The death of the last major fugitive wanted for his role in the 1994 Rwandan genocide was a “loss of justice,” according to the leading support group for genocide survivors.
The United Nations on Thursday announced that Protais Mpiranya, who commanded a feared unit accused of targeted assassinations during the 100-day massacre in Rwanda, had died in 2006.
“The confirmation of Protais Mpiranya’s death is a loss to justice because he did not appear before courts to be tried for the crimes he committed,” Jean Damascene Kalinda, a legal representative for the Ibuka survivors’ association, told AFP.
Mpiranya, who commanded the presidential guard, became the top priority for investigators in May 2020 following the arrest of alleged genocide financier Felicien Kabuga near Paris.
He was charged with war crimes, genocide and crimes against humanity and prosecutors spent more than two decades looking for him following his indictment by the International Criminal Tribunal for Rwanda in 2000.
But in fact he had died of tuberculosis nearly 16 years ago.
Mpiranya was allegedly among those who ordered the murder of then prime minister Agathe Uwilingiyimana, 10 Belgian soldiers protecting her, and several other leading politicians and their families on April 7, 1994, in the early hours of the genocide.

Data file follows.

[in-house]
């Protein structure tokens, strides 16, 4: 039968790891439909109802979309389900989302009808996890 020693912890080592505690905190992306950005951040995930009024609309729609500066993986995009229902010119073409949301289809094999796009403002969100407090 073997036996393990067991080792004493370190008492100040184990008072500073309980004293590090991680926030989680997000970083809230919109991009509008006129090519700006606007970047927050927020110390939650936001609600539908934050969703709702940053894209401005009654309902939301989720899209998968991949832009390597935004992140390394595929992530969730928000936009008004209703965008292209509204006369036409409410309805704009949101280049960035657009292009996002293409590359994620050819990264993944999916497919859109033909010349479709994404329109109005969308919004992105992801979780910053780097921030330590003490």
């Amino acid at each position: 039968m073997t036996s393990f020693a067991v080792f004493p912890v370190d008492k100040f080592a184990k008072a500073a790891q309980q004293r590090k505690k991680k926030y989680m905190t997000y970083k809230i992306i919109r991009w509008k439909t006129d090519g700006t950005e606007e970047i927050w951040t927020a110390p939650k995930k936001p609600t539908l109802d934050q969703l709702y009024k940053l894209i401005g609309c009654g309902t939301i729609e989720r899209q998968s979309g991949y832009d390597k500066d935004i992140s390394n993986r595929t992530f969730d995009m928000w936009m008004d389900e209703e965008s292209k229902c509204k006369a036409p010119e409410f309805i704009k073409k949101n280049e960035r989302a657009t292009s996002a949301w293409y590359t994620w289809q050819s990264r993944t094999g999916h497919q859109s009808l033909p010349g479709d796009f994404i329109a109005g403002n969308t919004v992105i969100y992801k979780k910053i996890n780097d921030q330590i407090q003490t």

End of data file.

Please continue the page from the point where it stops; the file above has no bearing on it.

After an indictment was issued against him, Mpiranya fled to Zimbabwe in late 2002, where he lived until his death in 2006, UN prosecutors said.
His death did not uphold the promise “that no one is above the law,” said Kalinda, who urged countries to do more to arrest genocide suspects.
“Where he lived from 1994 to 2006 when he died, those countries had the responsibility to arrest him and present him to justice, but it was not done,” he said.
Mpiranya, who was believed to be around 46 at the time of his death, was using the alias of Ndume Sambao, according to prosecutors.
His family and associates had gone to great lengths to hide his death, including preparing a tombstone that misidentified him, to ensure that few would know his true fate.
Approximately 800,000 people, largely Tutsis and moderate Hutus, were killed in the genocide, which lasted about 100 days and was mostly carried out by Hutu troops.